Any rule of thumb would be dependent on the physical build of the boom, and I doubt that is standardized enough to give a generic guideline. However, as an R&D engineer who also does photography, I can comment on the mechanics, which might help ...
It comes down to the length of boom you want (from stand to lighting head). As you know, the longer this lever arm is, the heavier your counter weight has to be, by the equation L1·W1=L2·W2. (But the boom sees the force of the two masses, W1 + W2.)
If you seldom or never care much about the boom length of your lighting kit, and you're worried about the materials bending too easily, then a good choice to lighten the load on your boom will come from placing the boom at it's lengthwise midpoint on the stand, and using a counter weight equal in mass to the weight of the lighting head.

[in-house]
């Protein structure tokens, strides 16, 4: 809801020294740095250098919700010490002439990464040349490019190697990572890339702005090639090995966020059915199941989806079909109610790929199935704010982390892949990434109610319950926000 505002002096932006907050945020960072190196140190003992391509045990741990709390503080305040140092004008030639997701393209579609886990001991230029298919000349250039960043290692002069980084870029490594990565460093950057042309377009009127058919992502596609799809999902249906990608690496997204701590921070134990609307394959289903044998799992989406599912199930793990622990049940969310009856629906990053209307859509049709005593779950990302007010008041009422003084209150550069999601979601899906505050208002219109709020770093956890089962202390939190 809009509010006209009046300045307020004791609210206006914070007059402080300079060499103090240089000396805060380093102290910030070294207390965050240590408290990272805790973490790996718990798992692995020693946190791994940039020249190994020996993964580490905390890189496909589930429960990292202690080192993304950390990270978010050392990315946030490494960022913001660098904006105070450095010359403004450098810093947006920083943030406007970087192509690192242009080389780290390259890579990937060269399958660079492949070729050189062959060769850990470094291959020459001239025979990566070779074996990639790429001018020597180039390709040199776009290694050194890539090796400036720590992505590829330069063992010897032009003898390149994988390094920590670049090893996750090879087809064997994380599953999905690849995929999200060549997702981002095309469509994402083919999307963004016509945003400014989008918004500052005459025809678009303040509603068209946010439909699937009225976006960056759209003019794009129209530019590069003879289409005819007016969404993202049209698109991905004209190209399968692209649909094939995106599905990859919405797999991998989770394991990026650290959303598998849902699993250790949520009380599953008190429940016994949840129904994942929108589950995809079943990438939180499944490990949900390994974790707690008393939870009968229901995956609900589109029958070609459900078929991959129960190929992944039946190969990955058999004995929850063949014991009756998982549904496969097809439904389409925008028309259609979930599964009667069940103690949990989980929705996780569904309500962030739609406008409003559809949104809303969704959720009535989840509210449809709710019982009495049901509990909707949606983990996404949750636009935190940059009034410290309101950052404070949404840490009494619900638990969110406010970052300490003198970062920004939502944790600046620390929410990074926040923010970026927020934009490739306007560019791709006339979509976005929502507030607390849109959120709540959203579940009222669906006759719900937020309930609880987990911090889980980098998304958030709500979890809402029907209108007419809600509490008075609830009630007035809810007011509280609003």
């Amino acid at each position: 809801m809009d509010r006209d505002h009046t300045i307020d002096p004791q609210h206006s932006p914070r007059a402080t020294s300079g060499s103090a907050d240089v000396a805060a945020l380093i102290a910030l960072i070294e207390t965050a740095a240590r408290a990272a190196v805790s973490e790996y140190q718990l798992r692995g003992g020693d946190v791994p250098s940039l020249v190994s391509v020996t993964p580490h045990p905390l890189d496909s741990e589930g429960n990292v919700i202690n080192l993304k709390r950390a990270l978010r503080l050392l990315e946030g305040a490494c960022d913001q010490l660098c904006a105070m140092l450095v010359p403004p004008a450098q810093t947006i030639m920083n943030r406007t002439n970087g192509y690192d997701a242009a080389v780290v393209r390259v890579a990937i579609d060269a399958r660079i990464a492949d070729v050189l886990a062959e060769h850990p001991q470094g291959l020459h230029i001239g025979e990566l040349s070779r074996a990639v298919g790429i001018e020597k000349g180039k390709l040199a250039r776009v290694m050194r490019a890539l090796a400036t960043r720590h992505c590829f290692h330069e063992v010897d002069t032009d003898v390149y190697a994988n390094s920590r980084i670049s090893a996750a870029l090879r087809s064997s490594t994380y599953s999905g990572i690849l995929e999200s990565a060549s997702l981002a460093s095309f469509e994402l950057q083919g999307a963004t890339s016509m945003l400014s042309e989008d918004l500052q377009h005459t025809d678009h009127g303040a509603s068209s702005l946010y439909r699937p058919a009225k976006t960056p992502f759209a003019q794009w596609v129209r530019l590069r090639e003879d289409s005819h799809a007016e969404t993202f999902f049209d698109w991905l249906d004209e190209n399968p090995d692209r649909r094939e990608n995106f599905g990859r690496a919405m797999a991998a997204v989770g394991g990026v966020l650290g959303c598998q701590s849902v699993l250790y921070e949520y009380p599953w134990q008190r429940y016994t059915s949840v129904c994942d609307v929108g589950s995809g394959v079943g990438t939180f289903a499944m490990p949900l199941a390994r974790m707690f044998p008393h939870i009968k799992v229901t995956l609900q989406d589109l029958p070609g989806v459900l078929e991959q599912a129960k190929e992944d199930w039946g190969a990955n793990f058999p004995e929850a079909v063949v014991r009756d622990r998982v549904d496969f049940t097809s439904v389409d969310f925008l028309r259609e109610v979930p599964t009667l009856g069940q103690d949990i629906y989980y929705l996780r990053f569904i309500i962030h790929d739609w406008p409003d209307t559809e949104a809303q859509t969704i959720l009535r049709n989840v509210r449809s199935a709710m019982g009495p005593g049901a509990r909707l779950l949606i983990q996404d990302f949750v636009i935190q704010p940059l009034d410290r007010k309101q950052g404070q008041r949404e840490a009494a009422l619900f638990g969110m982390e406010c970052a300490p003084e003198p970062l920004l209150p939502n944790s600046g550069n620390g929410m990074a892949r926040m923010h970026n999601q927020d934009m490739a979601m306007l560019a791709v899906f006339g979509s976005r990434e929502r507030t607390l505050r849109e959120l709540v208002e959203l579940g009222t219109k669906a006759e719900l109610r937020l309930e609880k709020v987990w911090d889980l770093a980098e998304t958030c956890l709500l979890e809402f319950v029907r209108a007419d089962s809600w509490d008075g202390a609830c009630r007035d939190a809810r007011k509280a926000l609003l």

An even shorter boom (like 1/3 stand to lights, and 2/3 stand to counter weight) would allow an even lighter counterweight, but you would surely be into diminishing returns -- that is, the boom had better hold up just fine under twice the weight of the lighting head, so going any lighter-still gives you no further structural benefit. Conversely, a longer boom (e.g., 2/3 stand to lights, 1/3 stand to counter-weights) would require a heavier counterweight (twice as heavy in this example), increasing the net load working toward bending the boom.
Still, unless the boom pole is getting close to 4 mil aluminum (like a pop can), it should be okay at a 2:1 position, though. Even a 4:1 position should not be too gross a load (at five times the mass of the lighting head: 1 for the lighting head + 4 for the counterweight).
Trust your instincts. I bet you have gut feel of what's too extreme a boom reach. Say your lighting head weighs 5 lbs. With the boom at a reach of 9:1 (90% of the boom on the light side, and 10% on the counterweight side), the counterweights will weigh 45 lbs, and the net force at the stand, on the boom pole is 50 lbs ... which probably would strike anyone as excessive.